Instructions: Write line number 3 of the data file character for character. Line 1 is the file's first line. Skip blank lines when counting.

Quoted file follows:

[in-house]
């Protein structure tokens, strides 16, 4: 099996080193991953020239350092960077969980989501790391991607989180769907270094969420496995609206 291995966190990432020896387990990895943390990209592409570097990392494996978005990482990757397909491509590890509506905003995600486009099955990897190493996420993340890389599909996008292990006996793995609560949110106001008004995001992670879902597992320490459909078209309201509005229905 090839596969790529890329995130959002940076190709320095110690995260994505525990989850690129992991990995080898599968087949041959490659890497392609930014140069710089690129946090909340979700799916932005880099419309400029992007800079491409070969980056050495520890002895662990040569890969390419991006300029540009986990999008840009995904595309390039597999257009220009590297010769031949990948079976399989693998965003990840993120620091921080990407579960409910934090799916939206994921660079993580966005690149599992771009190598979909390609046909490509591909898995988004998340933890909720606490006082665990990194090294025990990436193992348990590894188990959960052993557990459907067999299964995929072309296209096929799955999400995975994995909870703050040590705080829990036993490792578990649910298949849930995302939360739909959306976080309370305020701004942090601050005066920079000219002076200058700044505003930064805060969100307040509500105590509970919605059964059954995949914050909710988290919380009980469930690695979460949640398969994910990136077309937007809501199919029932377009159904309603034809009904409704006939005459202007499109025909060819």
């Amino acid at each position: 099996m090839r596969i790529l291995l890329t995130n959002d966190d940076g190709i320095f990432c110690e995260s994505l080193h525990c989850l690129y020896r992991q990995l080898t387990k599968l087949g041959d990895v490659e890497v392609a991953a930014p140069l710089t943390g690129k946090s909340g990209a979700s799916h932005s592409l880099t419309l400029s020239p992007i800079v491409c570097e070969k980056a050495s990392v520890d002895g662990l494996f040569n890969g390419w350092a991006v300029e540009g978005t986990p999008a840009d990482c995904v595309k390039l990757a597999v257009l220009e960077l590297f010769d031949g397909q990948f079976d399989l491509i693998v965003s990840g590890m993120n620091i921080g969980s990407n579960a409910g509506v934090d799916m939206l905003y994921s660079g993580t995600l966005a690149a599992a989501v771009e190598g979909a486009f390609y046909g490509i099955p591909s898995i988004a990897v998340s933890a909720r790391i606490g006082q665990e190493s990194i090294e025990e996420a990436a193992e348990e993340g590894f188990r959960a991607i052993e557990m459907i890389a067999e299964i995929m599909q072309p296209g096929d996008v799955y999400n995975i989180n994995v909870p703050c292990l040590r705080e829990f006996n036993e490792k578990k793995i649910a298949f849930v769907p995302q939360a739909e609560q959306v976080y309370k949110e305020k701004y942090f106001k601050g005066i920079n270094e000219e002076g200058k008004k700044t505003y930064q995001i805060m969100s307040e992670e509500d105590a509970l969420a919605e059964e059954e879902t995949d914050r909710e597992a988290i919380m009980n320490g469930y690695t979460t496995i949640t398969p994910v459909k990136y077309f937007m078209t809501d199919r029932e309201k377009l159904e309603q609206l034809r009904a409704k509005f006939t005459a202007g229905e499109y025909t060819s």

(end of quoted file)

């Amino acid at each position: 099996m090839r596969i790529l291995l890329t995130n959002d966190d940076g190709i320095f990432c110690e995260s994505l080193h525990c989850l690129y020896r992991q990995l080898t387990k599968l087949g041959d990895v490659e890497v392609a991953a930014p140069l710089t943390g690129k946090s909340g990209a979700s799916h932005s592409l880099t419309l400029s020239p992007i800079v491409c570097e070969k980056a050495s990392v520890d002895g662990l494996f040569n890969g390419w350092a991006v300029e540009g978005t986990p999008a840009d990482c995904v595309k390039l990757a597999v257009l220009e960077l590297f010769d031949g397909q990948f079976d399989l491509i693998v965003s990840g590890m993120n620091i921080g969980s990407n579960a409910g509506v934090d799916m939206l905003y994921s660079g993580t995600l966005a690149a599992a989501v771009e190598g979909a486009f390609y046909g490509i099955p591909s898995i988004a990897v998340s933890a909720r790391i606490g006082q665990e190493s990194i090294e025990e996420a990436a193992e348990e993340g590894f188990r959960a991607i052993e557990m459907i890389a067999e299964i995929m599909q072309p296209g096929d996008v799955y999400n995975i989180n994995v909870p703050c292990l040590r705080e829990f006996n036993e490792k578990k793995i649910a298949f849930v769907p995302q939360a739909e609560q959306v976080y309370k949110e305020k701004y942090f106001k601050g005066i920079n270094e000219e002076g200058k008004k700044t505003y930064q995001i805060m969100s307040e992670e509500d105590a509970l969420a919605e059964e059954e879902t995949d914050r909710e597992a988290i919380m009980n320490g469930y690695t979460t496995i949640t398969p994910v459909k990136y077309f937007m078209t809501d199919r029932e309201k377009l159904e309603q609206l034809r009904a409704k509005f006939t005459a202007g229905e499109y025909t060819s």